-- R.G. Menzies
LIBERTARIAN/CONSERVATIVE DIGEST AND COMMENTARY FROM AN ACADEMIC PSYCHOLOGIST in Brisbane, Australia. My academic publications are widely read
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Einstein's diaries contain shocking details of his racism (?)
All they show is that he was a normal human being as well as a brilliant theorist. To Leftists, the most casual mention of race or some ethnic group puts the mentioner into the same category as Adolf Hitler -- which is utter nonsense -- but nonsense that can be used to intimidate.
In fact up until WWII, it was normal to talk as Einstein did in his diaries. Let me give a striking prewar example of that: In interwar Britain it was a well-known usage to express gratitude to someone by saying: "That's white of you" -- implying that whites are more noble and kind than others. From my readings I get the impression that the usage was most common among British members of the armed forces and former members of the armed forces. They in effect praised whiteness
One must remember that at that time Britain had the largest empire the world had ever seen, that most members of that empire were brown and that those brown people were generally poor. And Britons were very conscious of their empire and their dominance of that empire.
In one way or another (e.g. as administrators; as troops) many Britons would have had some personal contact with the people of their empire -- contact with India particularly. And dirt-poor people worldwide tend to have a lack of moral restraint when attempting to ensure their own survival. In plain words, many would lie and steal from their colonial overlords at any opportunity. And that did not go un-noted among the British. To them, brown people really were morally inferior. White people in their experience really were more admirable.
I note that Wikipedia has a similar view of the origins of the expression: "The racial sense of the expression may refer more explicitly to the administrators and soldiers of the 18th, 19th and 20th-century British Empire".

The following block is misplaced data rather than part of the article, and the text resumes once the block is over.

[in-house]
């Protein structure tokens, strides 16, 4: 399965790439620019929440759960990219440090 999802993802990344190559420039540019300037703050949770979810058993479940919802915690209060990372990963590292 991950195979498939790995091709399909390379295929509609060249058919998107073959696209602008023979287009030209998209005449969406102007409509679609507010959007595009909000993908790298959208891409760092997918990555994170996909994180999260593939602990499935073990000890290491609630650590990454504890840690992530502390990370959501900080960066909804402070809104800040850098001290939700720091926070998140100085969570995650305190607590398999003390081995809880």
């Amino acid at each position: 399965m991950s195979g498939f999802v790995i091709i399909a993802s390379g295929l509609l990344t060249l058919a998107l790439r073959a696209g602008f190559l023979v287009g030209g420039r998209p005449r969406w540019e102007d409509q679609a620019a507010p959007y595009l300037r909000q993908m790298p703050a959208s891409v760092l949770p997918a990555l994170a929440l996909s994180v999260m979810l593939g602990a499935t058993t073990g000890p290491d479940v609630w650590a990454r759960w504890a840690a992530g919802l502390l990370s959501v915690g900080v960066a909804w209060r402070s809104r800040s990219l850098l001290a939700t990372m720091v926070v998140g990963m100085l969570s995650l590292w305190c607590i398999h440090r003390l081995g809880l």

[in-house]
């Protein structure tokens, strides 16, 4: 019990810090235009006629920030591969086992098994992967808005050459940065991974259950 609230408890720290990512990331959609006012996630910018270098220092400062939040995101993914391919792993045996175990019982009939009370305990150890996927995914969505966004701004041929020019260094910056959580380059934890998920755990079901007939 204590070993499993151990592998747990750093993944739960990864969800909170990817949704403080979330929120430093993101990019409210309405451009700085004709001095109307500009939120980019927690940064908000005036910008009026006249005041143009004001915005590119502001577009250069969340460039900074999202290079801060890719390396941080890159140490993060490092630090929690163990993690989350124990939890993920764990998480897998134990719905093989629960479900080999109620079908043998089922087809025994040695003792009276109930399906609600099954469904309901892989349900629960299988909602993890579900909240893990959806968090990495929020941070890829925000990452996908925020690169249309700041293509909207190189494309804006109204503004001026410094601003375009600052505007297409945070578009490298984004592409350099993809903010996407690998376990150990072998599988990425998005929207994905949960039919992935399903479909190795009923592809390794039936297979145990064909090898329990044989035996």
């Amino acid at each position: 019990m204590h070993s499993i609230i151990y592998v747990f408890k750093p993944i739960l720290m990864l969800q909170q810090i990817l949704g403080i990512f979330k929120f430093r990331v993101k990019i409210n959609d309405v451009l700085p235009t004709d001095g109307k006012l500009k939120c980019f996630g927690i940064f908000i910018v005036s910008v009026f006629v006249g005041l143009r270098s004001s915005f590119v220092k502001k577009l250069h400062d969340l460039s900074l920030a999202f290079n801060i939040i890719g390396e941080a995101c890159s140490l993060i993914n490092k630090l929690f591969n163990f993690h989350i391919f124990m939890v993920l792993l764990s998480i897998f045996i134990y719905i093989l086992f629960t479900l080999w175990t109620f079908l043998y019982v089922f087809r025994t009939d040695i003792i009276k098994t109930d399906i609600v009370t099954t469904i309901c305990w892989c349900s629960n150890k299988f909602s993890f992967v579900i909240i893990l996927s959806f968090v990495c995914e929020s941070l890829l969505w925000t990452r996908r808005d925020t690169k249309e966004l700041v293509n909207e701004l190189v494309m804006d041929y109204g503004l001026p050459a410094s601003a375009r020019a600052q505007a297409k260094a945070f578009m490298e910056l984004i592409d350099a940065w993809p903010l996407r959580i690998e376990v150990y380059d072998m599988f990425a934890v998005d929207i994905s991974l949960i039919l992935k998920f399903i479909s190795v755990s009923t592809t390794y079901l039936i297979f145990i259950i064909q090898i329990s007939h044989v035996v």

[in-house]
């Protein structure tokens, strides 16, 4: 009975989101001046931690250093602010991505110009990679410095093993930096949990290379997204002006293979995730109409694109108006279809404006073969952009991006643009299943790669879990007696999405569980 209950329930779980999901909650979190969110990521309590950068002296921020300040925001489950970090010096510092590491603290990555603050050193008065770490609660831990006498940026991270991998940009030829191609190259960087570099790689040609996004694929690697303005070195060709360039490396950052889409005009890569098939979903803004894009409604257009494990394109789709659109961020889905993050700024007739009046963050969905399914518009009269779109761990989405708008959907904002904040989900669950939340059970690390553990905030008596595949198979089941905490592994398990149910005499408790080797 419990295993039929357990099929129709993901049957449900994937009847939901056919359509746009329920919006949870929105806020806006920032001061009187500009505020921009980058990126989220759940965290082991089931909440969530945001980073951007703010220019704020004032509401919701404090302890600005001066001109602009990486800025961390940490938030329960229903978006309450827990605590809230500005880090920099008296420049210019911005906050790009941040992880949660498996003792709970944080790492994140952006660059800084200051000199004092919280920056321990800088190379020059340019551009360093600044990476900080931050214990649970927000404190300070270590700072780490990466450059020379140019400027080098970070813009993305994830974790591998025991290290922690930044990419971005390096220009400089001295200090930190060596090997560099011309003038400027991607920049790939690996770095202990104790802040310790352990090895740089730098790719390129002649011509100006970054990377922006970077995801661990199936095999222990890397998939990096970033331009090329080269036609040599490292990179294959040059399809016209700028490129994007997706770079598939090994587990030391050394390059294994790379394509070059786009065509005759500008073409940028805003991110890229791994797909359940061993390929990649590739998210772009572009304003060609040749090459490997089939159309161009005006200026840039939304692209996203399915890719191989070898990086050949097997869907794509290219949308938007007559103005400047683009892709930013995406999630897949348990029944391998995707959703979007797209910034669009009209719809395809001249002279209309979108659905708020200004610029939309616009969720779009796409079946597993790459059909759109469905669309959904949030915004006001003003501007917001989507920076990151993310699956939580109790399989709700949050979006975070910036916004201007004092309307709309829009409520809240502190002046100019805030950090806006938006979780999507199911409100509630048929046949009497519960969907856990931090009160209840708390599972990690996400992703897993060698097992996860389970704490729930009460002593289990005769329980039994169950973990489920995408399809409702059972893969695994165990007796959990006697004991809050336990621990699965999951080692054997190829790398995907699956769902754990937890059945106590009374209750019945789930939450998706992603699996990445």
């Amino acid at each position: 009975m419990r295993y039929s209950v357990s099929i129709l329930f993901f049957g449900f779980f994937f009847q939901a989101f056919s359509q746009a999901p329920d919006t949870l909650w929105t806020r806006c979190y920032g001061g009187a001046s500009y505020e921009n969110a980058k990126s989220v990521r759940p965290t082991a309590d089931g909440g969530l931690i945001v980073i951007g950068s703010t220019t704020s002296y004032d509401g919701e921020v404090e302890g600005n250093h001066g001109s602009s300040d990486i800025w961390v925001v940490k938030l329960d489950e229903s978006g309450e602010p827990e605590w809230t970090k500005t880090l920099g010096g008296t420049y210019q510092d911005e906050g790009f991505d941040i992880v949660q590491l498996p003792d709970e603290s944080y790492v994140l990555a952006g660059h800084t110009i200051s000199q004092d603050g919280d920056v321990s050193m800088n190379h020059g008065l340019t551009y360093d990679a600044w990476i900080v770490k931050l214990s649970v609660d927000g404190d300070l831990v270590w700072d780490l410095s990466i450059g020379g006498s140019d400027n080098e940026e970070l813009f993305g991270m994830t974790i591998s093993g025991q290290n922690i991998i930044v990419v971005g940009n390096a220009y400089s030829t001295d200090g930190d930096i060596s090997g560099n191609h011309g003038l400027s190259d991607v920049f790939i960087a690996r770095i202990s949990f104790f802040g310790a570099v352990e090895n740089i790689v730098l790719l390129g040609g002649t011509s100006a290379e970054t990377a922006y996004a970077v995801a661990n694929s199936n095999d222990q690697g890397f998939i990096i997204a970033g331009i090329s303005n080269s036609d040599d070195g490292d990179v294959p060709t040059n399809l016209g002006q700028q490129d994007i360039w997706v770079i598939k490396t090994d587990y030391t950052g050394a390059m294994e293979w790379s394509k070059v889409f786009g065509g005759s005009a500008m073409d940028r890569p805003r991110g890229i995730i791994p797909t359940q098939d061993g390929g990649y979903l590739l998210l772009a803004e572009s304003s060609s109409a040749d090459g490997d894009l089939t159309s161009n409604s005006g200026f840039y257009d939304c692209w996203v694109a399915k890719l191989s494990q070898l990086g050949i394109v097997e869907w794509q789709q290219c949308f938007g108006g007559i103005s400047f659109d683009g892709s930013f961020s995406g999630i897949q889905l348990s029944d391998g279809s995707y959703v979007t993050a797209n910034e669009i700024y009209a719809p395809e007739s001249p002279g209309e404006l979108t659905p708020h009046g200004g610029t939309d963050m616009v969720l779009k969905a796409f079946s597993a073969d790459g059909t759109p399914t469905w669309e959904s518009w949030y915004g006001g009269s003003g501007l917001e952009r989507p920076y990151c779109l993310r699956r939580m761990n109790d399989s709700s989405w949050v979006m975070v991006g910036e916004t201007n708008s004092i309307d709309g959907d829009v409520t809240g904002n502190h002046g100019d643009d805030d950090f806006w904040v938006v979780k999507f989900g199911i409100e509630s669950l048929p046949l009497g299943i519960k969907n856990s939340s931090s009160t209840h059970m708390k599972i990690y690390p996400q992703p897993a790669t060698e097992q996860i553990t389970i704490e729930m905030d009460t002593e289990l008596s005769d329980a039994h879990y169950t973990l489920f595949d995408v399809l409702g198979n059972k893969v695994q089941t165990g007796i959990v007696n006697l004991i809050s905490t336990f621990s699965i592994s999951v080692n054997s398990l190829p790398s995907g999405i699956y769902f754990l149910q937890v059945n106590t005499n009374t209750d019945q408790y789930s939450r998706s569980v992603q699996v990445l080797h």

Another version of the expression was: "That's mighty white of you", which was mainly used sarcastically.
So it was perfectly normal human discourse to refer to people by racial categories. I remember in my own upbringing during the '40s and '50s it was perfectly routine for Southern European migrants (mainly Italians) to be referred to as "Wogs" or "Dagoes". As with Einstein's diaries, however, such usages were kept private. You used such expressions among yourselves, not in the presence of the people being referred to. And despite any private reservations they may have had, my fellow Anglo-Australians were perfectly civil with the migrants and co-operated with them perfectly well in the workplace and in business. It helped that the Italians tended to be hardworking and genial people.
So that is an example of a phenomenon well-known to social psychologists: Attitudes are a poor guide to behaviour. It is sometimes referred to formally as "The attitude-behavior discrepancy". Another striking example of that discrepancy is the composer Richard Wagner. He voiced some very derogatory opinions of Jews -- so much so that Hitler held him in great esteem. Yet in his personal life he was particularly helpful to Jewish musicians and Jews were among his closest friends. Some of his best friends really were Jews.
What was going on in the speech discussed so far is that making generalizations is a great human skill. The work of a scientist is to discover true generalizations. But the degree of precision needed from a generalization varies with the circumstances. Scientists need great precision but in everyday speech much precision is not needed. People need only to get the general drift of what is being said. It is understood that you are not making scientifically precise statements. It is understood that you are talking about generalities rather than "all or nothing" rules.
So people talk about -- say -- "blacks" among friends when in more critical company they would add "in general". Once again, the degree of precision varies with the audience. Being steeped in scientific caution I sometimes refer to blacks by the anthropological term "sub-Saharan Africans" where others would refer simply to "blacks" or "Africans". If I do use "blacks" by itself I am simply using it as a form of shorthand, something readily expandable as "many Sub-Saharan Africans" if required. So, as you can see, there is a tradeoff between precision and brevity. And in casual conversation, the briefer form will usually be the one used.
And that was what Einstein was doing. He was writing for his own private purposes not for publication so he wrote with maximum brevity, not with maximum precision.
He would have been perfectly capable of expanding "children" to "The children I saw on this trip" if he thought he might be misunderstood as making over-broad generalizations.
And note that he did insert some qualifications to his observations. In speaking of the Japanese he used "seem to" rather than "are". And instead of calling the Chinese "dreary", he said "for the likes of us" they would be dreary. So he was clearly thinking in a cautious way rather than uttering literally-meant generalizations. And in speaking of the Ceylonese he would undoubtedly have said "most of the locals" rather than "the locals" if he had expected his words to be given critical scrutiny.